In Southern California, looking professional while fitting in can be more of a challenge than it seems. Women appear to fill their closets with laid-back attire that is also excruciatingly trendy. While I can appreciate a tasteful crop top or romper, these aren’t pieces I’ll be wearing into a charter school classroom next year. In addition to looking for relaxed yet polished clothing, I’ve also been figuring out how to build a professional capsule wardrobe for teaching.

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Furthermore, deciding how to dress as a teacher has always been difficult for me. Of course, it is important to look just formal enough to show that you mean business. At the same time, however, I’ve found that most students can be intimidated by the type of formalwear you might see in a corporate office or law firm. Meanwhile, most schools prefer (with reason) that we cover ourselves, tuck in our shirts, and dress modestly– whether we are women or men. Throw in the fact that it’s still in the 80s here in November, and building the proper wardrobe becomes quite the conundrum.

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While there are evenings and weekends for the relaxed, trendy clothing in my closet, I really need staples that I can wear confidently as a teacher. And when I tried on The Toi, a custom-fitted dress by MM.Lafleur, I immediately fell in love.

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The Toi by MM.Lafleur / Kate Spade bag (thrifted) / Stuart Weitzman shoes (thredUP)

I mentioned MM.Lafleur last week, and I really adore this company. While their pieces are on the pricier end, they have magnificent customer service and are an ethical company when it comes to manufacturing. They import their fabrics from Italy and Japan, and build their pieces to fit you to a T. If you’ve read some of my earliest wardrobe posts, you know that manufacturing ethics are important to me. I’m continually inspired by the sentiment behind Elizabeth C. Cline‘s Overdressed: The Shockingly High Cost of Cheap Fashion, a book I still hope to read cover-to-cover in the near future. Needless to say, I would prefer to purchase one fabulous piece of clothing than ten cheap pieces that don’t last.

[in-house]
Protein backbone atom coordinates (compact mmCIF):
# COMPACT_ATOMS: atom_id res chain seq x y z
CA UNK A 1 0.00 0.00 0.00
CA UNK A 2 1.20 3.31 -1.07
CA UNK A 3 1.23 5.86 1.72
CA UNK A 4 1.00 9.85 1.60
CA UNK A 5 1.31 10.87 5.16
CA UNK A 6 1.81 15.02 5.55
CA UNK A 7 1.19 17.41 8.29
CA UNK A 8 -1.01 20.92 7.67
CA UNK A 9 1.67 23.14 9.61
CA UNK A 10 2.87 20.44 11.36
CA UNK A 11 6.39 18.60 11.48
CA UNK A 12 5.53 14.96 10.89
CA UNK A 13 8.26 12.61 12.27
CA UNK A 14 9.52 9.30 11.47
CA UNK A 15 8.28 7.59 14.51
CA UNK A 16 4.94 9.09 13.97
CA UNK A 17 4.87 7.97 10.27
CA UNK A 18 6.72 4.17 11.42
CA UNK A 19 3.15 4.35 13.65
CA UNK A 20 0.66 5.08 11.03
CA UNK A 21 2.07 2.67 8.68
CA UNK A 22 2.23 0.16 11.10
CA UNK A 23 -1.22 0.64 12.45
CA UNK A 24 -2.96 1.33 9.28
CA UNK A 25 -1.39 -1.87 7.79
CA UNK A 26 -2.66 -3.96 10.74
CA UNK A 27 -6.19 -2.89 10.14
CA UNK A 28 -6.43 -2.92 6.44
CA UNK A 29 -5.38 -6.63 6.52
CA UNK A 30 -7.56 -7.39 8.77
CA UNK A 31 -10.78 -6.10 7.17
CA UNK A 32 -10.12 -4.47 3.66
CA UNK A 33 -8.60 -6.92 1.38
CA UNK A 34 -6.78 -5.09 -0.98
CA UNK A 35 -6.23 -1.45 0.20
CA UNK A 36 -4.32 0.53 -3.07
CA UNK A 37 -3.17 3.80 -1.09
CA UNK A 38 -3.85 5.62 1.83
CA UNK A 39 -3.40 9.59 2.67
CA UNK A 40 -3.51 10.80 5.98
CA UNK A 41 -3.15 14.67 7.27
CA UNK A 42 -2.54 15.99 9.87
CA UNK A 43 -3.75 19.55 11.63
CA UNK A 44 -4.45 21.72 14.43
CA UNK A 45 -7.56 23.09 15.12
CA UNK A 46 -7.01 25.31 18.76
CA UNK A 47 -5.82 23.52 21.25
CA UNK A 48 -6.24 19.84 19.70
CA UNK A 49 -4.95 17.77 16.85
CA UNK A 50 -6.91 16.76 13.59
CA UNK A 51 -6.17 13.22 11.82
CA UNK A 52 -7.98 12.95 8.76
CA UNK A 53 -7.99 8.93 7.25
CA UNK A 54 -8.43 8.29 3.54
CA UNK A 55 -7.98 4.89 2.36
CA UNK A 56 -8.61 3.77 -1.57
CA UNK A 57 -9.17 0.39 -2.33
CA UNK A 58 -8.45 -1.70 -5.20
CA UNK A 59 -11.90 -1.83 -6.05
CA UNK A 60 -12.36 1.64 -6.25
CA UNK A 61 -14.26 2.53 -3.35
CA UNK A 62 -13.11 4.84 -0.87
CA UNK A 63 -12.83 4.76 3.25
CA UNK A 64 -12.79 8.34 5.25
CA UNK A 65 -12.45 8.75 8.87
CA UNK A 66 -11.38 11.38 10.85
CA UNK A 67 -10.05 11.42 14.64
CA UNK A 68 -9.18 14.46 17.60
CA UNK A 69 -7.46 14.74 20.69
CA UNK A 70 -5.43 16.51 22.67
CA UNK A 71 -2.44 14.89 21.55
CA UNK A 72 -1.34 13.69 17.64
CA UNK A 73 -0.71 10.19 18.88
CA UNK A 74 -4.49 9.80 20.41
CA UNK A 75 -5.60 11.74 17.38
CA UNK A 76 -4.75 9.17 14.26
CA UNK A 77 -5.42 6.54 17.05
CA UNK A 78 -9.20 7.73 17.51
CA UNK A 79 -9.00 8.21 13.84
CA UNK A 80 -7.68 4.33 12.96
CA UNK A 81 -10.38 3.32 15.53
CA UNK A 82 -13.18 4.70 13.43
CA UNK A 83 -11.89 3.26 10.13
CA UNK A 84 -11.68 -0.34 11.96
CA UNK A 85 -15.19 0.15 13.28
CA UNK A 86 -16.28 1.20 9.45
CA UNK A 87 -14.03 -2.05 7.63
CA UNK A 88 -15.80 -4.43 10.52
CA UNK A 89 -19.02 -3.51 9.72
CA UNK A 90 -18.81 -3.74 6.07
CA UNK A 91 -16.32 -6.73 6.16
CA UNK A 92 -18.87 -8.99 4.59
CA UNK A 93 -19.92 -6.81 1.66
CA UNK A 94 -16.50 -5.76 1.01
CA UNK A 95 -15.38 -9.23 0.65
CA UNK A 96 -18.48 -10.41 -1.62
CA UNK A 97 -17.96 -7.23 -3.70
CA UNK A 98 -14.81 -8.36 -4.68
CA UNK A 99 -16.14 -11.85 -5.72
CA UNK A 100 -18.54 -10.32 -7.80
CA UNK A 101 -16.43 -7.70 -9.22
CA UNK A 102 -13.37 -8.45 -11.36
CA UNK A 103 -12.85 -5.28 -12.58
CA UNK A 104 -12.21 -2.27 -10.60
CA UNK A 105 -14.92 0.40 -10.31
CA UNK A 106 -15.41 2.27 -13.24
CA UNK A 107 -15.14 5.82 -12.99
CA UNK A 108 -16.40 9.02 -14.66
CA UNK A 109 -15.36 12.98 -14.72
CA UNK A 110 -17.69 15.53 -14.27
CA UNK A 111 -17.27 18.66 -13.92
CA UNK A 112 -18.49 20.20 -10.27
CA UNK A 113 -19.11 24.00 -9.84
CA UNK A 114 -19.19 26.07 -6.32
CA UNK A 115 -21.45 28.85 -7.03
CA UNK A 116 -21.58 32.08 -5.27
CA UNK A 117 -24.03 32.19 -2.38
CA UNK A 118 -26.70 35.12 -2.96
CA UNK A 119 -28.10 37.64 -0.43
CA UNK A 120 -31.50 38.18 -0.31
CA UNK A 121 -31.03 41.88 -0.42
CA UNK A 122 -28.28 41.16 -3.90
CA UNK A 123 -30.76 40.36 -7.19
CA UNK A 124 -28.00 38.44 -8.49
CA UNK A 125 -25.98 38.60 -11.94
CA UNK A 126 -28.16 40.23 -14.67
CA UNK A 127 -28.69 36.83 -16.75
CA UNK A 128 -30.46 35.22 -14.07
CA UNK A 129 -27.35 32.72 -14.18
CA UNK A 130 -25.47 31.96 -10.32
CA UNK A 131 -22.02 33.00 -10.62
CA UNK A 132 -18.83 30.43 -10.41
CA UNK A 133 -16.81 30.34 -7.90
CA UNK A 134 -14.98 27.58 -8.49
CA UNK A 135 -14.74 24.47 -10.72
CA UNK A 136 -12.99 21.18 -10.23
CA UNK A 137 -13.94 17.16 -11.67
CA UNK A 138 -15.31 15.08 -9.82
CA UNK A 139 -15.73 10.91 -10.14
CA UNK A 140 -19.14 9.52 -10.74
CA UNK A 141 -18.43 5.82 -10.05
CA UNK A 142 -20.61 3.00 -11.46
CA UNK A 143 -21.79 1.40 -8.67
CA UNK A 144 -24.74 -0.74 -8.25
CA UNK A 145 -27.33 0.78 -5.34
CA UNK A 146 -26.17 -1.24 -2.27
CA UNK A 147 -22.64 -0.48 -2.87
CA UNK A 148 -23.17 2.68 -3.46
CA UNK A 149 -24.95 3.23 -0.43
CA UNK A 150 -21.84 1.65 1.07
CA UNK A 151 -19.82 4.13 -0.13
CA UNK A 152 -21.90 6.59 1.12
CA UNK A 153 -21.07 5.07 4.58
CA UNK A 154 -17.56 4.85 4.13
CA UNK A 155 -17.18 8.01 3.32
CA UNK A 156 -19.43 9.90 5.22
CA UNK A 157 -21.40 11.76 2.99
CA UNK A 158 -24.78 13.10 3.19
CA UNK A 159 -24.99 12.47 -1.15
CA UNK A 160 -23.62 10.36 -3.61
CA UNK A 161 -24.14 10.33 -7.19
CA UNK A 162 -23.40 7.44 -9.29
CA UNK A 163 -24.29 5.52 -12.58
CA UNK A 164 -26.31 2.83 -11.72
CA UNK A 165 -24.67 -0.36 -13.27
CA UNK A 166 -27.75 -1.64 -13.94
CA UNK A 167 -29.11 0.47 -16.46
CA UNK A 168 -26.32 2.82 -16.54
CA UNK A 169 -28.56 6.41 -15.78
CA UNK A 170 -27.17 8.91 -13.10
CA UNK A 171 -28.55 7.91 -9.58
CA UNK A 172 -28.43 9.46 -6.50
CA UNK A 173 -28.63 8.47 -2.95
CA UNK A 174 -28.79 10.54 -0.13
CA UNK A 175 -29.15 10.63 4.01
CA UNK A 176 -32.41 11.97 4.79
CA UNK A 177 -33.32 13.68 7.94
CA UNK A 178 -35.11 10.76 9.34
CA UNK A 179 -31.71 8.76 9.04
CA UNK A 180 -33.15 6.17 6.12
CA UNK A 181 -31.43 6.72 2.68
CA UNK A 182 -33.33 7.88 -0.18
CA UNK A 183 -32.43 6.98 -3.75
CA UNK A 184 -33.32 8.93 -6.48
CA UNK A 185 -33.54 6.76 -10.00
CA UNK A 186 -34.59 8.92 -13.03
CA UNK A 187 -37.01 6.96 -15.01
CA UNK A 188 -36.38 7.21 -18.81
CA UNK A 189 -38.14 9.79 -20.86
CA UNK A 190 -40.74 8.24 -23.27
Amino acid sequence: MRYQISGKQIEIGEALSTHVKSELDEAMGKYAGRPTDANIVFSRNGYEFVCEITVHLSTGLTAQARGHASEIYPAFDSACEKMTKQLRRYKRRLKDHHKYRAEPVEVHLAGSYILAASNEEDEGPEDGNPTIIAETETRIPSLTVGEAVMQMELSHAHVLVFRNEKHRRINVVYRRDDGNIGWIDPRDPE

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The bottom line is this: I know that not everyone can afford to wear high-quality, US-made clothing, and not everyone needs an especially professional wardrobe. But I am grateful that I can slowly accumulate pieces that will take me into the classroom– pieces that are well-made, flattering and still professional! If you’re looking for more professional pieces for your wardrobe, I am loving my two purchases from MM.Lafleur (and nope this was not sponsored!).


What types of clothing do you consider professional? Do you have or need a professional wardrobe? What pieces are in it and where do you find them? I’d love to know!